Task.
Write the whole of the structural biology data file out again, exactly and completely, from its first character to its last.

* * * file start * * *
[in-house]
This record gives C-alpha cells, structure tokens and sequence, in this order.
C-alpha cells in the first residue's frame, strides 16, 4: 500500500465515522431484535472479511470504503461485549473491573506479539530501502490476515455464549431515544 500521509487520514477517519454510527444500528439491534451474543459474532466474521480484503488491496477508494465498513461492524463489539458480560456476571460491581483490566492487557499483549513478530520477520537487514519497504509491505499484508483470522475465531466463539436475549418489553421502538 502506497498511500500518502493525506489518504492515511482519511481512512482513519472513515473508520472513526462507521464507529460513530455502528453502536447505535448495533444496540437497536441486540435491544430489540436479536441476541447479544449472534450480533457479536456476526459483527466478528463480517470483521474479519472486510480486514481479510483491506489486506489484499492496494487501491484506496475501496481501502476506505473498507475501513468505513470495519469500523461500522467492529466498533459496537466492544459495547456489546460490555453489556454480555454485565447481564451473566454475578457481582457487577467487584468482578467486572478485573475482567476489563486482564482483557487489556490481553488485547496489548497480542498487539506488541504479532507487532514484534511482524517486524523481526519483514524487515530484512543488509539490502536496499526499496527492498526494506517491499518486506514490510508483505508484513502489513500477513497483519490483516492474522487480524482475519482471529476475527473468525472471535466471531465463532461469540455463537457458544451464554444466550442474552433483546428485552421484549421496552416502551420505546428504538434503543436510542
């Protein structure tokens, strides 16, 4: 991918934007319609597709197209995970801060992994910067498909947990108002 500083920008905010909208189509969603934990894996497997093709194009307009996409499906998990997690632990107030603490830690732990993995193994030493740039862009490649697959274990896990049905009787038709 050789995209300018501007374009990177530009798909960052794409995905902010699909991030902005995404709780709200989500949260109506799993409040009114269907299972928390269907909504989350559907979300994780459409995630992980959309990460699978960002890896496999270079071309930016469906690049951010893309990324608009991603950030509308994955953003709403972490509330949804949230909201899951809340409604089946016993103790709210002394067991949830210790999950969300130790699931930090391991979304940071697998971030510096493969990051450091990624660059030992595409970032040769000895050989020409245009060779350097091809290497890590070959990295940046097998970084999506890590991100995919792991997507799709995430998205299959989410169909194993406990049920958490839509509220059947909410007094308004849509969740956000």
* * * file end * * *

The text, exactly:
[in-house]
This record gives C-alpha cells, structure tokens and sequence, in this order.
C-alpha cells in the first residue's frame, strides 16, 4: 500500500465515522431484535472479511470504503461485549473491573506479539530501502490476515455464549431515544 500521509487520514477517519454510527444500528439491534451474543459474532466474521480484503488491496477508494465498513461492524463489539458480560456476571460491581483490566492487557499483549513478530520477520537487514519497504509491505499484508483470522475465531466463539436475549418489553421502538 502506497498511500500518502493525506489518504492515511482519511481512512482513519472513515473508520472513526462507521464507529460513530455502528453502536447505535448495533444496540437497536441486540435491544430489540436479536441476541447479544449472534450480533457479536456476526459483527466478528463480517470483521474479519472486510480486514481479510483491506489486506489484499492496494487501491484506496475501496481501502476506505473498507475501513468505513470495519469500523461500522467492529466498533459496537466492544459495547456489546460490555453489556454480555454485565447481564451473566454475578457481582457487577467487584468482578467486572478485573475482567476489563486482564482483557487489556490481553488485547496489548497480542498487539506488541504479532507487532514484534511482524517486524523481526519483514524487515530484512543488509539490502536496499526499496527492498526494506517491499518486506514490510508483505508484513502489513500477513497483519490483516492474522487480524482475519482471529476475527473468525472471535466471531465463532461469540455463537457458544451464554444466550442474552433483546428485552421484549421496552416502551420505546428504538434503543436510542
């Protein structure tokens, strides 16, 4: 991918934007319609597709197209995970801060992994910067498909947990108002 500083920008905010909208189509969603934990894996497997093709194009307009996409499906998990997690632990107030603490830690732990993995193994030493740039862009490649697959274990896990049905009787038709 050789995209300018501007374009990177530009798909960052794409995905902010699909991030902005995404709780709200989500949260109506799993409040009114269907299972928390269907909504989350559907979300994780459409995630992980959309990460699978960002890896496999270079071309930016469906690049951010893309990324608009991603950030509308994955953003709403972490509330949804949230909201899951809340409604089946016993103790709210002394067991949830210790999950969300130790699931930090391991979304940071697998971030510096493969990051450091990624660059030992595409970032040769000895050989020409245009060779350097091809290497890590070959990295940046097998970084999506890590991100995919792991997507799709995430998205299959989410169909194993406990049920958490839509509220059947909410007094308004849509969740956000």